Accenture Acquires Brazilian Cybersecurity Firm Morphus

Accenture Acquires Brazilian Cybersecurity Firm Morphus

Consulting firm Accenture has announced the acquisition of Brazilian cybersecurity firm Morphus as part of a strategy that includes launching a cyber industry practice for Latin America. The terms of the transaction were not disclosed.

Established in 2003 in Fortaleza, in the northeast of Brazil, Morphus focuses on providing cyber defense, risk management, and cyber threat intelligence services. The company has offices in Recife, São Paulo, Rio de Janeiro, and Santiago, Chile.

With the acquisition, Accenture will add over 230 specialists to its security practice, skilled in governance, risk and compliance services; enterprise risk management; cyber strategy; threat intelligence, and managed security services. In addition, the consultancy will absorb Morphus’ research, and development center focused on cybersecurity.

“Morphus’ security team will accelerate the growth of our industry practice in the region, nearly doubling our security footprint in Brazil”, said André Fleury, leader of Accenture Security in Latin America, in a statement.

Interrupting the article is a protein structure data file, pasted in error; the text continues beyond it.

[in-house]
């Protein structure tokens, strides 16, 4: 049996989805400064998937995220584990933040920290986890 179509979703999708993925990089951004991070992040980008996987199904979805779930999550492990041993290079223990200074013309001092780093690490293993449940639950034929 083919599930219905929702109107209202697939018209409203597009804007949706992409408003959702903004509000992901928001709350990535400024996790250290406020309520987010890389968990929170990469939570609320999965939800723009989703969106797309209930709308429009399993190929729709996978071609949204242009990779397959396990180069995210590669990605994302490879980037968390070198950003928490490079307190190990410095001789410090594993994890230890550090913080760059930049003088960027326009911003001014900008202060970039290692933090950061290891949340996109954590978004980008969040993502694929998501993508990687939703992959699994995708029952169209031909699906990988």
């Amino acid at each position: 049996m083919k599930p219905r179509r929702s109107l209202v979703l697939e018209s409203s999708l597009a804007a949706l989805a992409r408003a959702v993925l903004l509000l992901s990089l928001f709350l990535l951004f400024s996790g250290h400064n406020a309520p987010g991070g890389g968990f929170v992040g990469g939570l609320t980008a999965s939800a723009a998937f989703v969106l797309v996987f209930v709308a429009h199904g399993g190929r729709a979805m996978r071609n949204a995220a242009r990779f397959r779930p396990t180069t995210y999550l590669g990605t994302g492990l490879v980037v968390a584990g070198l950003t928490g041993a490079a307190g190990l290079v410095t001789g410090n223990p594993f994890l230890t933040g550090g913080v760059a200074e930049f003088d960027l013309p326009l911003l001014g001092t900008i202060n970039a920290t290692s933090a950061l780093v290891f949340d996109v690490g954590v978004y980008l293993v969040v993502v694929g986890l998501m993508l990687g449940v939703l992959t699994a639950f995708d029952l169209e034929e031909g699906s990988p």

“The acquisition complements our global practice and will allow us to help clients embed safety by design, enhancing the offerings we provide across a wide range of industries in Latin America,” he added.

The buyout also expands Accenture’s foothold in key sectors in which Morphus operates, such as communications media and technology, financial services, energy, retail, and aviation.


Accenture Security has made 16 acquisitions since 2015 and acquired Symantec’s cybersecurity services in 2020. The company’s deals in Brazil include the acquisition of Real Protect, a Rio de Janeiro-based provider of managed cybersecurity and security services (MSS), announced in 2021.

The scope for Accenture’s cybersecurity business in Latin countries such as Brazil is vast. According to the Cyber Defense Index published by MIT Technology Review Insights, Brazil is among the five countries with the slowest rate of progress in creating cyberdefense environments. The country appears in the 18th position in the overall global ranking regarding cyber readiness and regulations.

On the other hand, the study noted that laggards in regulation are trying to catch up. It added that the EU’s GDPR framework became the gold standard, with governments like Brazil looking to emulate it. The initial public consultation to shape its regulatory agenda was conducted by the National Data Protection Authority (ANPD) in August 2022. ANPD is the cybersecurity agency responsible for enforcing the country’s 2018 general data protection law, which is similar to GDPR.


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